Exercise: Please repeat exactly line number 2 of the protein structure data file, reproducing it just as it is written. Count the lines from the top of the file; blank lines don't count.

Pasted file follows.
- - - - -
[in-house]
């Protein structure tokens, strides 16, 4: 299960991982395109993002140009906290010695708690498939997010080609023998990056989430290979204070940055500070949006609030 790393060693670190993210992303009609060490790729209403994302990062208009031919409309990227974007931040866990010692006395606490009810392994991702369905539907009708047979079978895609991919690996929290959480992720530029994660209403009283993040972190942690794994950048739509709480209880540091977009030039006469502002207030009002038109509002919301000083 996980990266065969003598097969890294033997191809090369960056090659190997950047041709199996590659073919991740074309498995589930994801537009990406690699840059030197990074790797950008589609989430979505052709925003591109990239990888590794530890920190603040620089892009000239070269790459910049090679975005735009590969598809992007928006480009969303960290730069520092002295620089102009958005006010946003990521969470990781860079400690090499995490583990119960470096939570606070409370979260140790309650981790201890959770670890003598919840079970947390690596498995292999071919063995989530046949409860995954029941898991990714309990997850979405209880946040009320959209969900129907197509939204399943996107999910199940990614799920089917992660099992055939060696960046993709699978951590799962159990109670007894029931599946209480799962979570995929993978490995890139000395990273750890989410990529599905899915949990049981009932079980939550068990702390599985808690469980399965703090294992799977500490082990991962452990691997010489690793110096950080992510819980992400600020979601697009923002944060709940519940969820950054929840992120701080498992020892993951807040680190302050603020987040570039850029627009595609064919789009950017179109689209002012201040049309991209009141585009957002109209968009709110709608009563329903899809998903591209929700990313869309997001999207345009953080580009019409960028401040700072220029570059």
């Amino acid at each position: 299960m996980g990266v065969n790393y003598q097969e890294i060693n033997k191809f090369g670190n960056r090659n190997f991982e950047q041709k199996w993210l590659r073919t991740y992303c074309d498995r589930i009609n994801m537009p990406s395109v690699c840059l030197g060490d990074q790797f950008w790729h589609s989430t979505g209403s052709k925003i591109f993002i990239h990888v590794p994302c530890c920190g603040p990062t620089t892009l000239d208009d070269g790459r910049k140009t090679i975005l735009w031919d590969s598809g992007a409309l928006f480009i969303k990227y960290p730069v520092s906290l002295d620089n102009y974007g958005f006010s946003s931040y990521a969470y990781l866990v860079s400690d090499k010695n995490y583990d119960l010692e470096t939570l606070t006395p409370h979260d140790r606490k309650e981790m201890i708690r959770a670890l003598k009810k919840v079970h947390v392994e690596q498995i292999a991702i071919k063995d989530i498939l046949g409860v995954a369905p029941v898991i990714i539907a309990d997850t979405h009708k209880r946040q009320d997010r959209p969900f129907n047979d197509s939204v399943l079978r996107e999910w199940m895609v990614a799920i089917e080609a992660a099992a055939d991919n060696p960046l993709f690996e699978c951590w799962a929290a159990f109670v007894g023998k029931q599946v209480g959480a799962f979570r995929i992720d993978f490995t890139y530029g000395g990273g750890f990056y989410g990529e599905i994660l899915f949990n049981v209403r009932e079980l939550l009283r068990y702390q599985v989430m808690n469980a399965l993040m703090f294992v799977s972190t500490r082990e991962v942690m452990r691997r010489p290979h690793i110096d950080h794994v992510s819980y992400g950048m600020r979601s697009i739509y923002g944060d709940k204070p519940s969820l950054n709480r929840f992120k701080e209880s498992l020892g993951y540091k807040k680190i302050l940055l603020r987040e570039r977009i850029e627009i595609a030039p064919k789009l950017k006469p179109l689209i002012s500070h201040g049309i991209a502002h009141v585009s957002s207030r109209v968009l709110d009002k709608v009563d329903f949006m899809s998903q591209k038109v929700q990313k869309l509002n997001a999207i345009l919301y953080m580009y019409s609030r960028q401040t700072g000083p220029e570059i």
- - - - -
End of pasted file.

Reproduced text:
């Protein structure tokens, strides 16, 4: 299960991982395109993002140009906290010695708690498939997010080609023998990056989430290979204070940055500070949006609030 790393060693670190993210992303009609060490790729209403994302990062208009031919409309990227974007931040866990010692006395606490009810392994991702369905539907009708047979079978895609991919690996929290959480992720530029994660209403009283993040972190942690794994950048739509709480209880540091977009030039006469502002207030009002038109509002919301000083 996980990266065969003598097969890294033997191809090369960056090659190997950047041709199996590659073919991740074309498995589930994801537009990406690699840059030197990074790797950008589609989430979505052709925003591109990239990888590794530890920190603040620089892009000239070269790459910049090679975005735009590969598809992007928006480009969303960290730069520092002295620089102009958005006010946003990521969470990781860079400690090499995490583990119960470096939570606070409370979260140790309650981790201890959770670890003598919840079970947390690596498995292999071919063995989530046949409860995954029941898991990714309990997850979405209880946040009320959209969900129907197509939204399943996107999910199940990614799920089917992660099992055939060696960046993709699978951590799962159990109670007894029931599946209480799962979570995929993978490995890139000395990273750890989410990529599905899915949990049981009932079980939550068990702390599985808690469980399965703090294992799977500490082990991962452990691997010489690793110096950080992510819980992400600020979601697009923002944060709940519940969820950054929840992120701080498992020892993951807040680190302050603020987040570039850029627009595609064919789009950017179109689209002012201040049309991209009141585009957002109209968009709110709608009563329903899809998903591209929700990313869309997001999207345009953080580009019409960028401040700072220029570059």